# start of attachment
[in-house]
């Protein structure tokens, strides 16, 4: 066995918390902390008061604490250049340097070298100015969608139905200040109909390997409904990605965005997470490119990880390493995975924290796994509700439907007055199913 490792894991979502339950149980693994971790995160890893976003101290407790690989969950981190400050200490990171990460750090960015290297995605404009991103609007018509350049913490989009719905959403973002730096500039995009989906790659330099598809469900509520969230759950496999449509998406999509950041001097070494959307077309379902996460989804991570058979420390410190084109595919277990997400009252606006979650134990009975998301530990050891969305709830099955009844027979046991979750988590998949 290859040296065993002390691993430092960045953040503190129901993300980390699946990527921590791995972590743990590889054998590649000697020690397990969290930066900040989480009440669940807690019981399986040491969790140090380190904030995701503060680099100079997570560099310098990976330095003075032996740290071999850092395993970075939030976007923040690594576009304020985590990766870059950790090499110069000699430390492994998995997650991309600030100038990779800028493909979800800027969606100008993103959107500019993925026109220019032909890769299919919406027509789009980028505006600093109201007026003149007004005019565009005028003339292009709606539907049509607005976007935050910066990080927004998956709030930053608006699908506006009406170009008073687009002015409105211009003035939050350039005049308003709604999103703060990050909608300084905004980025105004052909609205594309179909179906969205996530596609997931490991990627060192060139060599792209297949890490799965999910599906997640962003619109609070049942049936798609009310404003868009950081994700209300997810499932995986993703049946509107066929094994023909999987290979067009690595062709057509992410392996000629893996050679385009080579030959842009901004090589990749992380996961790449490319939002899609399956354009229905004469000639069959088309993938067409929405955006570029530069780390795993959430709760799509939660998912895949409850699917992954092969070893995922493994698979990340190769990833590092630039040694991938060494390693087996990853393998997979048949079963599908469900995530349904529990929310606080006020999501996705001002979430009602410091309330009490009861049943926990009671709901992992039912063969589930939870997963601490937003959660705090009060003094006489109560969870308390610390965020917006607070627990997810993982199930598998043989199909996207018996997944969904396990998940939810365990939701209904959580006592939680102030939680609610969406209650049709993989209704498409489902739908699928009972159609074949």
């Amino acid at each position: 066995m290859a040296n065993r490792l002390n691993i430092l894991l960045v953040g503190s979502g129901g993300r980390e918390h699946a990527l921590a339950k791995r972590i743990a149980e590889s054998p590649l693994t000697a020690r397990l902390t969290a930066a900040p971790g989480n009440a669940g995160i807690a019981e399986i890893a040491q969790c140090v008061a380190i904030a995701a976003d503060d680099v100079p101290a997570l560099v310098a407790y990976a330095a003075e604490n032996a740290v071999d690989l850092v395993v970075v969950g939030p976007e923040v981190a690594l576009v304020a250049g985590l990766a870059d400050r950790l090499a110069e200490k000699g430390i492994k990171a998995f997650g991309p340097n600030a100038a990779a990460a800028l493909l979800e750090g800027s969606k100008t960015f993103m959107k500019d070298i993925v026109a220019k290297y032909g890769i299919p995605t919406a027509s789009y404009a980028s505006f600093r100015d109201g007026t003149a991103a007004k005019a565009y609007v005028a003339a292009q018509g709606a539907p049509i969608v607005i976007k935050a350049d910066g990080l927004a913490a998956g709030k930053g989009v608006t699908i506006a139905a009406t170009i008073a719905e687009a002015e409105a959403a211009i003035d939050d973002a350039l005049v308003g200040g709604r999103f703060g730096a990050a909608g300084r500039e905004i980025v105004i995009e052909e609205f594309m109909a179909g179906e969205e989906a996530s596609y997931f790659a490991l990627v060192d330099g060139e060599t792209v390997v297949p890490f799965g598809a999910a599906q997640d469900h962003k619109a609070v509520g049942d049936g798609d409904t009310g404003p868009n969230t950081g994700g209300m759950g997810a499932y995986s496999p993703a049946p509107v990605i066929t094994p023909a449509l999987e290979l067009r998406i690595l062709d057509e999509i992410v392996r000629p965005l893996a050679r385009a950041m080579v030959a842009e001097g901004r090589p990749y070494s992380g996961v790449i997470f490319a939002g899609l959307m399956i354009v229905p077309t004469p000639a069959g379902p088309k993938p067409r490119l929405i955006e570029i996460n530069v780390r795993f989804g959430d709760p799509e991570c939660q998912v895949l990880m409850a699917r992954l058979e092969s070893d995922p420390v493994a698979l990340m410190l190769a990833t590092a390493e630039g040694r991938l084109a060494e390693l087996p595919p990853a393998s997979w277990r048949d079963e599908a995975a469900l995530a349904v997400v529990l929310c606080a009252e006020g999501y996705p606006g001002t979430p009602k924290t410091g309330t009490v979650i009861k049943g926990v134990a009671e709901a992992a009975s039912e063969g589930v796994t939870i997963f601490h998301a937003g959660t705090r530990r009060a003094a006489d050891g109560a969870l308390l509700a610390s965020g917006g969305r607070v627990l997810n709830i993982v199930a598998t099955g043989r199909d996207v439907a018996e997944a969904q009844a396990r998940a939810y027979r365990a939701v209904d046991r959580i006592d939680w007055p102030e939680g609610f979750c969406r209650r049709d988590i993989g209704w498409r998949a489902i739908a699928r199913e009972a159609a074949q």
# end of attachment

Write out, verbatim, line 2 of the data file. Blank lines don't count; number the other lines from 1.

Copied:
């Protein structure tokens, strides 16, 4: 066995918390902390008061604490250049340097070298100015969608139905200040109909390997409904990605965005997470490119990880390493995975924290796994509700439907007055199913 490792894991979502339950149980693994971790995160890893976003101290407790690989969950981190400050200490990171990460750090960015290297995605404009991103609007018509350049913490989009719905959403973002730096500039995009989906790659330099598809469900509520969230759950496999449509998406999509950041001097070494959307077309379902996460989804991570058979420390410190084109595919277990997400009252606006979650134990009975998301530990050891969305709830099955009844027979046991979750988590998949 290859040296065993002390691993430092960045953040503190129901993300980390699946990527921590791995972590743990590889054998590649000697020690397990969290930066900040989480009440669940807690019981399986040491969790140090380190904030995701503060680099100079997570560099310098990976330095003075032996740290071999850092395993970075939030976007923040690594576009304020985590990766870059950790090499110069000699430390492994998995997650991309600030100038990779800028493909979800800027969606100008993103959107500019993925026109220019032909890769299919919406027509789009980028505006600093109201007026003149007004005019565009005028003339292009709606539907049509607005976007935050910066990080927004998956709030930053608006699908506006009406170009008073687009002015409105211009003035939050350039005049308003709604999103703060990050909608300084905004980025105004052909609205594309179909179906969205996530596609997931490991990627060192060139060599792209297949890490799965999910599906997640962003619109609070049942049936798609009310404003868009950081994700209300997810499932995986993703049946509107066929094994023909999987290979067009690595062709057509992410392996000629893996050679385009080579030959842009901004090589990749992380996961790449490319939002899609399956354009229905004469000639069959088309993938067409929405955006570029530069780390795993959430709760799509939660998912895949409850699917992954092969070893995922493994698979990340190769990833590092630039040694991938060494390693087996990853393998997979048949079963599908469900995530349904529990929310606080006020999501996705001002979430009602410091309330009490009861049943926990009671709901992992039912063969589930939870997963601490937003959660705090009060003094006489109560969870308390610390965020917006607070627990997810993982199930598998043989199909996207018996997944969904396990998940939810365990939701209904959580006592939680102030939680609610969406209650049709993989209704498409489902739908699928009972159609074949």